I flipped this on when I got back from softball, and caught some of the first round and couldn’t get it into, mostly because people weren’t hitting homeruns. I still think it would have been interesting to see Ichiro in this, who can be quite impressive power-wise when hitting in a batting practice type of setting.
I had a chance to watch the last few innings of this game, and it was really was enjoyable to watch. I should have cozied up with my 2003 Baseball Prospectus while watching, but I didn’t think about it. It was nice knowing these guys really wanted to be there, and were excited (and probably a little nervous) about showcasing their talents.
And in sort of a statistical fluke, the Tigers’ representative, Preston Larison, came in with two outs in the top of the sixth (the game went to seven innings), gave up a single, a wild pitch, then got out of the inning but ended up getting the win. What’s equally ironic is he only has one win all series down in Erie.
I liked this game so much, I’m going to make a point to check out the AAA All Star Game (Pacific Coast League vs. International League) on Wed.
I like this deal. Bernero was less then impressive, and I don’t see him as part of the future. And the way the other Tiger starters have been pitching, he was bottom of the barrell.
Any help at catcher is a benefit. Even if Petrick came in and hit .230/.290/.400 or close to that, it would be a dramatic improvement. Over his short ML career, he doesn’t have much of a platoon split, but one started to develop last year when he was much more effective against lefties. Down at AAA he was hitting .269 with 11 home runs in 228 at bats, although Colorado was trying to convert him to an outfielder, so I’m not sure how much time he’s gotten behind the plate as of late.
Pitching, pitching, pitching. Wil Ledezma put together another good start, and has yet to give up a run in his first two since moving into the rotation. Jamie Walker has also quietly put together a nice run. After starting out with a 4.66 ERA and a .284 batting average against over his first 19 1/3 innings, he’s managed to whittle his ERA down to 3.28 and his batting average against down to .230. He’s still prone to giving up the long ball, but if he can keep pitching like this, the left handed set up job is his.
Mears also continued to throw well, and picked up his 4th save (of the week, although this was one was of the cheap, three run variety, and I’ll get to using relief pitchers in a minute). At least we’ve finally found our closer.
One of my current gripes is how relief pitchers, specifically “closers” are used. I know you need someone to throw in the ninth when the game is on the line, but the Tigers had a 2-0, and runners on first and second in the bottom of the eighth. Boston brought in Brandon Lyon, who’s been struggling, and he let one of those inherited runners score, and even loaded up the bases, but managed to get out of it. Now instead of going into the top of the ninth down by two runs, you’re down by three. Garciaparra led off with a double, so had Boston not given up that last run, they would have been a home run away from tying the game.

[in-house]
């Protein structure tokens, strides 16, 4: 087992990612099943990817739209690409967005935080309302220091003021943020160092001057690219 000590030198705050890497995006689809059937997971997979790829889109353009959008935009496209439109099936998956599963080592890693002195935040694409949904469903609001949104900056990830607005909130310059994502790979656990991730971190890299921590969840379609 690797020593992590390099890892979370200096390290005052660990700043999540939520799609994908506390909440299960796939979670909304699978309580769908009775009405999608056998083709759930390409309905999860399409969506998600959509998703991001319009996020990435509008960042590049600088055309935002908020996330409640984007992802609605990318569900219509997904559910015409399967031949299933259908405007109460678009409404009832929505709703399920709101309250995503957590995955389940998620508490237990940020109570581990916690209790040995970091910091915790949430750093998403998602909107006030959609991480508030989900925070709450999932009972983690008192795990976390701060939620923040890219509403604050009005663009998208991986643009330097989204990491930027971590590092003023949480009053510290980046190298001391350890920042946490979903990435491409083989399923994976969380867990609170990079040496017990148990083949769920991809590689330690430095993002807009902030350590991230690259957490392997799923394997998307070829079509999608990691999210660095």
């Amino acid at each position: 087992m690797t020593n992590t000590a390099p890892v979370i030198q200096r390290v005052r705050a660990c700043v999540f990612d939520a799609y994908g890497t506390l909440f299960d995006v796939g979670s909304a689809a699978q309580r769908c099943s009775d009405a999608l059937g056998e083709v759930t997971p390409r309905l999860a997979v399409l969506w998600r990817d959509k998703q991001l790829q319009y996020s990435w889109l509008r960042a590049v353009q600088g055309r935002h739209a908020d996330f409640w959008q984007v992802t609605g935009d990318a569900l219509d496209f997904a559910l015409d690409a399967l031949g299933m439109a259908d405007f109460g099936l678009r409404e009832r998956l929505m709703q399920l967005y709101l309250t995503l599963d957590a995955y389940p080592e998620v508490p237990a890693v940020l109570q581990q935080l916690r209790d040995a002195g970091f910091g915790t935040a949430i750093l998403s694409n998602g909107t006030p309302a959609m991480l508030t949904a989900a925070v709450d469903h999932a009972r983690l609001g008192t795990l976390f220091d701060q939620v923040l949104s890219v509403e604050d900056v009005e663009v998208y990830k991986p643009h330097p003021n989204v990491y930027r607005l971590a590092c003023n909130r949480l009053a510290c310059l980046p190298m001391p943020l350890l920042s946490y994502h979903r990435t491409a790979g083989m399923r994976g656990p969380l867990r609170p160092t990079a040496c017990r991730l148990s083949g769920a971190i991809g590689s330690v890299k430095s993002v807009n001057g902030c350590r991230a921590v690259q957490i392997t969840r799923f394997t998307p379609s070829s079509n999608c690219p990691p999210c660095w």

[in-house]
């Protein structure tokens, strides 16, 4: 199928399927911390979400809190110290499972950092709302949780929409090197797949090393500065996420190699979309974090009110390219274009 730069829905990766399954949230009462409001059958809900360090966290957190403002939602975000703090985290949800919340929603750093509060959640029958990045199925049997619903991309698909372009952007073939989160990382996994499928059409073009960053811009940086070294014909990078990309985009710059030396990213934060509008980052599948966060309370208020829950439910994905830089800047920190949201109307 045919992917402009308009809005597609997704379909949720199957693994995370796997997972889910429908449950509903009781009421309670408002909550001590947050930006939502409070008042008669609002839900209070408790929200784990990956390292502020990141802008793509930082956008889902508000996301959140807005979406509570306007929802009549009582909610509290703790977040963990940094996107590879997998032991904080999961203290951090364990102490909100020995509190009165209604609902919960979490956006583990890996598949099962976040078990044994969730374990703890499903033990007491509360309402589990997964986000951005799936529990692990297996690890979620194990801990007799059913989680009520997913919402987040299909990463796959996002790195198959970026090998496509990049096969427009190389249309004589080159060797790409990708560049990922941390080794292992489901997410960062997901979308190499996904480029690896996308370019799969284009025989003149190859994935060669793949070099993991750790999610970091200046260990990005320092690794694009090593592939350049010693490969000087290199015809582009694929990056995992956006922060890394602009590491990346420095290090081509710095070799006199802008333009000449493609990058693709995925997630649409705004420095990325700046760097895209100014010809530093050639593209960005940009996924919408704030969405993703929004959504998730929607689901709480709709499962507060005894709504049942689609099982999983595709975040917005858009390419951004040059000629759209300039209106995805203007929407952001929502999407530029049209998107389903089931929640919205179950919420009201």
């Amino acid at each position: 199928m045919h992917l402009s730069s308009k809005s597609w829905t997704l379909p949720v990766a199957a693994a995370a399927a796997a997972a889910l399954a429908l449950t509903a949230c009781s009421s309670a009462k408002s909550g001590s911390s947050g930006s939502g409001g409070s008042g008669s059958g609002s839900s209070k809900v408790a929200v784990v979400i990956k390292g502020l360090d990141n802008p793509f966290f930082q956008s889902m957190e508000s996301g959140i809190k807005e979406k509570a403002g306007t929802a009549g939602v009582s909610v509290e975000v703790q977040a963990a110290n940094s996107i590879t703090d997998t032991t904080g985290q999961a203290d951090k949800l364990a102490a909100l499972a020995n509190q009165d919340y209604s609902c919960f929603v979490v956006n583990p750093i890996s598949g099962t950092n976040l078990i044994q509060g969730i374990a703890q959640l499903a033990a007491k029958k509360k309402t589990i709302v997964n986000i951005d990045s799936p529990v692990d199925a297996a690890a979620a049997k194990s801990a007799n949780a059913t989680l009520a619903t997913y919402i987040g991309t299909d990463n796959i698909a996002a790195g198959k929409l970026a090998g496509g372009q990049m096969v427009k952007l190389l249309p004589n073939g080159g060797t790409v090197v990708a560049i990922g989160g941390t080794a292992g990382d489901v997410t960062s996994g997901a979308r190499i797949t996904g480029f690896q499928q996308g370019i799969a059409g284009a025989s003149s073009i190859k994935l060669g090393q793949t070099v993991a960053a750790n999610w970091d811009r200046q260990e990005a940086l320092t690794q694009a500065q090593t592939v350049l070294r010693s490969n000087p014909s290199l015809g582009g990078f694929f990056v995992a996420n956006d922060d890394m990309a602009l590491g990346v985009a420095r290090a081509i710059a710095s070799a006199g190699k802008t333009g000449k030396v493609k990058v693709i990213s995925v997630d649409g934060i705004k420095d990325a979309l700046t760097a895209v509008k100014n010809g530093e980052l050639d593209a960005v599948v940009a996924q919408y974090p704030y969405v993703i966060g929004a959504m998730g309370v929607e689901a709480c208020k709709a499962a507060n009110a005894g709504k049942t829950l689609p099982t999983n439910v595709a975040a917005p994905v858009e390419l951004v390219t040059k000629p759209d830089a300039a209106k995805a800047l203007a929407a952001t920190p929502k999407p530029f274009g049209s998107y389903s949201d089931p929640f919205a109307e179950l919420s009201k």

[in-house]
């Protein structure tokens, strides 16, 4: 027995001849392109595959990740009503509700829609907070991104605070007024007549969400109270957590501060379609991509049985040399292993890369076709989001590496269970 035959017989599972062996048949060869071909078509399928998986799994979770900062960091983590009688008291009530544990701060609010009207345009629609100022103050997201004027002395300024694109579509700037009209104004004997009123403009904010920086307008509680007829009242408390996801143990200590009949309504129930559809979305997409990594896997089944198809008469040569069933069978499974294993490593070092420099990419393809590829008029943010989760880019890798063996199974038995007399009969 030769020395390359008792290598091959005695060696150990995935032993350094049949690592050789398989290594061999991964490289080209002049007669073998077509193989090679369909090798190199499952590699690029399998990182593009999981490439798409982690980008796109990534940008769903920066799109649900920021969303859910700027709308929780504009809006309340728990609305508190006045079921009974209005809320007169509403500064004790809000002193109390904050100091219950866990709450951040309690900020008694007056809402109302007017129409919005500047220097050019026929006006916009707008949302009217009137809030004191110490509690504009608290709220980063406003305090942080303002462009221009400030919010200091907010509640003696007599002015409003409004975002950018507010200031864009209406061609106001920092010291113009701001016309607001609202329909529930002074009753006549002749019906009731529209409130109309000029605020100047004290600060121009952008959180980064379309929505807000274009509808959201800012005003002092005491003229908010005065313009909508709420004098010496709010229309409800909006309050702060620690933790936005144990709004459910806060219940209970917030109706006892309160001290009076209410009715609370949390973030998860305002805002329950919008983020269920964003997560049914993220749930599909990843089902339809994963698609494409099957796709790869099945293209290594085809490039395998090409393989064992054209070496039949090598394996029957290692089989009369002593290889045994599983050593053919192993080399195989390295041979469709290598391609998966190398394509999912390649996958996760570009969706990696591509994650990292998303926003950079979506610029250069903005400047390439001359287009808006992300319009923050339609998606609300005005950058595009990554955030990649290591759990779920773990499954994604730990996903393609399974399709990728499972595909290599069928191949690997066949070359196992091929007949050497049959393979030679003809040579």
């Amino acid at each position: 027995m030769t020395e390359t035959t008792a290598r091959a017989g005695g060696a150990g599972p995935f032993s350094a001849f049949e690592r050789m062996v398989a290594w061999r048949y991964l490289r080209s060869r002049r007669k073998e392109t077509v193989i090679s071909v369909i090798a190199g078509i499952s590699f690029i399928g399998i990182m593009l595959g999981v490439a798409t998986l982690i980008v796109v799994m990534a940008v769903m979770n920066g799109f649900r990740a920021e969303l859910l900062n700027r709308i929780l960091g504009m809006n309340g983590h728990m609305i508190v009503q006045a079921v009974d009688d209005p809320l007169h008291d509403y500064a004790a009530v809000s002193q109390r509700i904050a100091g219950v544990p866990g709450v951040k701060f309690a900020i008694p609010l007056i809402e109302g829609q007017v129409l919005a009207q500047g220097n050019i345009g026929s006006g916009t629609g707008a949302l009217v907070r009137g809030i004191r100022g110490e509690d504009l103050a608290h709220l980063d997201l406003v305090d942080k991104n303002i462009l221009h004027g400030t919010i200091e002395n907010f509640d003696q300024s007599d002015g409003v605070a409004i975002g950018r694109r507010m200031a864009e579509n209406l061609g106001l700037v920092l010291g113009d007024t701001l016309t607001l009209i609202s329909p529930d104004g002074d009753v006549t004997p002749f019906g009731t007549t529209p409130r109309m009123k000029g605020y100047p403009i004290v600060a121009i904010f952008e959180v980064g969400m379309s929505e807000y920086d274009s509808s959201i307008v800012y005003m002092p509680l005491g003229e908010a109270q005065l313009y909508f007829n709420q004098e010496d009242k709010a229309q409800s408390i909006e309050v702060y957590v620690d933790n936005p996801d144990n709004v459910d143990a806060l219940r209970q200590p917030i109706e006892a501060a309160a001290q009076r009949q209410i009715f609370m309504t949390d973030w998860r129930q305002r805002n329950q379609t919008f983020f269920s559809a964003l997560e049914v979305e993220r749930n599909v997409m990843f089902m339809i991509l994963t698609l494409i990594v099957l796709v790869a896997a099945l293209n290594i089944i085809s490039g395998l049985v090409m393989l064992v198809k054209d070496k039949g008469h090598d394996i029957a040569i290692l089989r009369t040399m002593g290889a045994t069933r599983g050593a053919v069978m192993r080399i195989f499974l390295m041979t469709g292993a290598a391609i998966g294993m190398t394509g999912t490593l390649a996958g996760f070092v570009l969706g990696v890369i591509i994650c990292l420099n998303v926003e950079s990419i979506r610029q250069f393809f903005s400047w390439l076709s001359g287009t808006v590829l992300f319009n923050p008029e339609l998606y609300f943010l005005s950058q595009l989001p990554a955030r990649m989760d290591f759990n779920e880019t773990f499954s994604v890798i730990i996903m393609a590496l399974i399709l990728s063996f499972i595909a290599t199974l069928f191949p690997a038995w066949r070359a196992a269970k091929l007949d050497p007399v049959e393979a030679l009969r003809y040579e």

Why not bring in your best reliever, Kim, in that situation? He mowed down Tigers in the first two games, and I’m sure pitching to two batters with the All Star break coming wouldn’t have taxed his arm. He was the best man to keep the Red Sox in the game. Instead, they save him for games when they’re up by three and in a “save” situation.
I found this a little refreshing to read. I’m glad Tram and Cluck are recognizing this as an issue. Of course you want to get your young pitchers some good experience, but you also don’t want to do overwork them in a season that for all intents and purposes is now meaningless.
Also good to read out about was Kenny Baugh making strides at AA. He had been getting roughed up earlier in the year, but now looks to be turning the corner. German got roughed up down in AAA, but he had been pitching well, giving up no walks and striking out 9 in 6 1/3. Hopefully we’ll see him back during the September call ups, if not sooner.
I would have really liked to have gotten down to the ball park this weekend, but with being out of town 2 of the last 3 weekends (one of which involved a baseball game), there’s just too much stuff do around the house.
For those of you who don’t know, I’ve been working on a an article of the 1968 Tigers that should appear on the Baseball Hall of Fame’s website this fall, so I’ve been doing plenty of research on this team. It would have been nice to get down there and check it out.
anytime you’re facing Pedro, you’re chances aren’t very good. To take the game into extra innings means they had another strong pitching performance.
I didn’t get a chance to watch the game, so I’m writing this based on what I’m getting out of the box score. I did see Pirates of the Caribbean tonight though, and I highly recommend it.